Online Job Hunting Takes Off

By Robert Goldman

February 7, 2013 5 min read

Well, I guess we have to face facts — this Internet thing is going to be with us for a while.

Personally, I thought it was a fad, like lifetime employment or annual cost-of-living raises, but I'm afraid we're going to have to keep on keeping on our computers for a while, at least, until some super-smart company, like Apple used to be, brings back the ultimate form of communication — two orange juice cans connected with a string.

And here's the worst part! Not content with sticking its digital nose into our search for a hot date, now the Internet wants to be involved when we look for a new job. Or so I recently learned in a Phyllis Korkki Workstation column in The New York Times.

"How to Say 'Look at Me!' to an Online Recruiter" makes it clear from the jump that "if you are thinking of looking for a job this year, or are already searching for one, be warned: the rules have changed."

Yes, it's true. Instead of the time-tested way of getting a new job — asking Dad to hire you — now you need an "Internet presence" so that employers, many of whom no longer post jobs, will find you as they search the Internet for the perfect employee. (Of course, Dad can find you without too much searching. You're sleeping on the couch in the family room until the economy catches up with your abilities.)

Fortunately, there is a surfeit of websites where you can promote your wares. The recruiters columnist Korkki recruited make it very clear that LinkedIn, Twitter, Facebook and YouTube are all places where you need to have your name up in lights, or, at least, in pixels.

Consider the musings of Alison Doyle, a job search specialist for About.com, who advises that "more companies are turning to Twitter as a way to broadcast job openings, so you should use it to follow recruiters, industry leaders and individual companies." Makes sense, but why settle for virtual following? Why not get yourself a trench coat and start following recruiters and industry leaders from the minute they leave their houses in the morning, to late at night, when they stumble home from the tavern. Sure, they may consider it stalking, and they probably will report you to police, but hey — you did get noticed.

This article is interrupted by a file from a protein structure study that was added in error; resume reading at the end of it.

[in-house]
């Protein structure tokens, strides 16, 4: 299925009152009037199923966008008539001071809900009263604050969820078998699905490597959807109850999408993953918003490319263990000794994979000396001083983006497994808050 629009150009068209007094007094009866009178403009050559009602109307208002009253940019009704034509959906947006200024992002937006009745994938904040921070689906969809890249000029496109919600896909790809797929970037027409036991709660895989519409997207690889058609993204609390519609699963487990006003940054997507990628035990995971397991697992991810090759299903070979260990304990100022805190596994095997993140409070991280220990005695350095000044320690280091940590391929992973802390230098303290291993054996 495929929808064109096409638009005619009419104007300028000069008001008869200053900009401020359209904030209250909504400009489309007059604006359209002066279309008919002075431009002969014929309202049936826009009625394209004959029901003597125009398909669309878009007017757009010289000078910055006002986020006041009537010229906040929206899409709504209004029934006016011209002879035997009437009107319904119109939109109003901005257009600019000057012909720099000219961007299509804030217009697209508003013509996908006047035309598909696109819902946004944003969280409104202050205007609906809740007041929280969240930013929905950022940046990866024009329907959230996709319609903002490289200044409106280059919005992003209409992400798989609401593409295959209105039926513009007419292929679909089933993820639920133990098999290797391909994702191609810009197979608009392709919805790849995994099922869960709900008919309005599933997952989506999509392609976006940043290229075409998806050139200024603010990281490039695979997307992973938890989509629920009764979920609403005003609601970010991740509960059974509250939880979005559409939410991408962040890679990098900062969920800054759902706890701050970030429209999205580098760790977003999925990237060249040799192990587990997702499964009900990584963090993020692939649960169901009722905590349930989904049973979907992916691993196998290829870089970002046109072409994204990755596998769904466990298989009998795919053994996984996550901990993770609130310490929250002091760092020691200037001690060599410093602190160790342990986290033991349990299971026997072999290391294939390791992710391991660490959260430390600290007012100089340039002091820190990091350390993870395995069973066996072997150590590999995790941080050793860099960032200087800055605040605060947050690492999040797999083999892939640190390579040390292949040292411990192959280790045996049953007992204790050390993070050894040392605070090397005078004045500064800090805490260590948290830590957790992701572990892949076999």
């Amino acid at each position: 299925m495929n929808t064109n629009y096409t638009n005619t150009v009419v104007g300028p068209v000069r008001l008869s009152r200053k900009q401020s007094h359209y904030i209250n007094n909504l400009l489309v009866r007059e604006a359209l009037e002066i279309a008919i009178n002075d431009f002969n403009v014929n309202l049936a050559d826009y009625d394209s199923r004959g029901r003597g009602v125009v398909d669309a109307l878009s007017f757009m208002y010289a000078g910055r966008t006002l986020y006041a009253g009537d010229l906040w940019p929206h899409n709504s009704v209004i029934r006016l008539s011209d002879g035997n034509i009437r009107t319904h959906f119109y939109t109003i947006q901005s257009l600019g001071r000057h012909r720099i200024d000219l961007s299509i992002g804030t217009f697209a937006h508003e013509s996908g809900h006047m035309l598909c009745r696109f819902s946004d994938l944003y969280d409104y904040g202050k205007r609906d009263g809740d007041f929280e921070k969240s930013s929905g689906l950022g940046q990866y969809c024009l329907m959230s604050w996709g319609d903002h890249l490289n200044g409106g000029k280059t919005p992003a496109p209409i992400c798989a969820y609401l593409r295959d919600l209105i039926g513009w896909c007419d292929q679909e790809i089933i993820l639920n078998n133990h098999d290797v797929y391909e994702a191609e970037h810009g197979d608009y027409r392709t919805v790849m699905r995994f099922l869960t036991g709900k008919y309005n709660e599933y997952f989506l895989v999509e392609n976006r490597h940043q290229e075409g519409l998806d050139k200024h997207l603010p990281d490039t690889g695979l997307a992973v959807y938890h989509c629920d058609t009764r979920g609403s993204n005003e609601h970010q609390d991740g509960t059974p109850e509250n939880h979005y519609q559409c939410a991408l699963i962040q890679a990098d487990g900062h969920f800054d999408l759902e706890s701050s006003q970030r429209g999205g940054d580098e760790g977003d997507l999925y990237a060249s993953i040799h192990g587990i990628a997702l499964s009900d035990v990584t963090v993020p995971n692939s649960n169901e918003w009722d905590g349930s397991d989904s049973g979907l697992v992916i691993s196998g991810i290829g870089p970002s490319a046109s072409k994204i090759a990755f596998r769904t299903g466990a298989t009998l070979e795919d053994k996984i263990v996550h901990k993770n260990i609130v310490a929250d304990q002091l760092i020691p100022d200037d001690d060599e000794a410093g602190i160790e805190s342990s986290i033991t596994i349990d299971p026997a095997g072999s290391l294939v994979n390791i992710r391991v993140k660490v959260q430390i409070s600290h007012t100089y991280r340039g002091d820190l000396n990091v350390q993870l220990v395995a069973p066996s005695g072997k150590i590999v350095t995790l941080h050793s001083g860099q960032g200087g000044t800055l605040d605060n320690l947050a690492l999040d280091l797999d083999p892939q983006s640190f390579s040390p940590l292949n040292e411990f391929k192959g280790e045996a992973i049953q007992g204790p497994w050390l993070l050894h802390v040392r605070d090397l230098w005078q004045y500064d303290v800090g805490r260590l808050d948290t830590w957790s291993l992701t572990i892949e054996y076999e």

Speaking of getting noticed, this isn't easy to do on overpopulated sites, like Facebook, since experts like Ms. Doyle suggest that you "resolve to be thoroughly professional on Facebook at all times."

It is true that a Facebook photo of you buck naked, passed out on a beer keg, may not represent you at your professional best, but it will attract attention. And if you're looking for a career as a circus clown or a drunken lout, it could prove to recruiters that you're just the candidate they've been looking for — or hiding from. Either way, you've got their attention.

One nice feature of LinkedIn is that it can show you how you are connected to people who could be key decision makers at your target company. Sure, it will take time to ask your high school lab partner to ask his probation officer to ask his grandmother to ask her podiatrist to ask some HR doofus to give you an interview, but what else do you have to do with your time — "Homeland" won't be back for at least six months.

One problem with putting your career on the line, online, is that you've got to do more than post a bunch a lies, sit back and wait until the phone rings. Nicole Williams, a careers expert for LinkedIn, says job hunters should "make full use of the skills section in LinkedIn, and the more specific you are, the better."

This could be a problem.

Once you've specified online what it is you do, your present manager will able to judge your performance, and you will be fired. So keep it vague. Use language like, "optimizing the maximizing factors in core competencies to leverage the bandwidth of the company's wetware."

Heck, with skills like that, I'd hire you myself.

One final caveat from the Korkki column is to remember that potential employers may be judging your career history on the screen of a mobile phone. While this is a negative for candidates with many years of accomplishment, it's a plus for you.

The teeny tiny screen of a mobile phone is one place where your teeny tiny capabilities will shine.

Bob Goldman was an advertising executive at a Fortune 500 company, but he finally wised up and opened Bob Goldman Financial Planning in Sausalito, California. He offers a virtual shoulder to cry on at [email protected] To find out more about Bob Goldman, and read features by other Creators Syndicate writers and cartoonists, visit the Creators Syndicate web page at www.creators.com.

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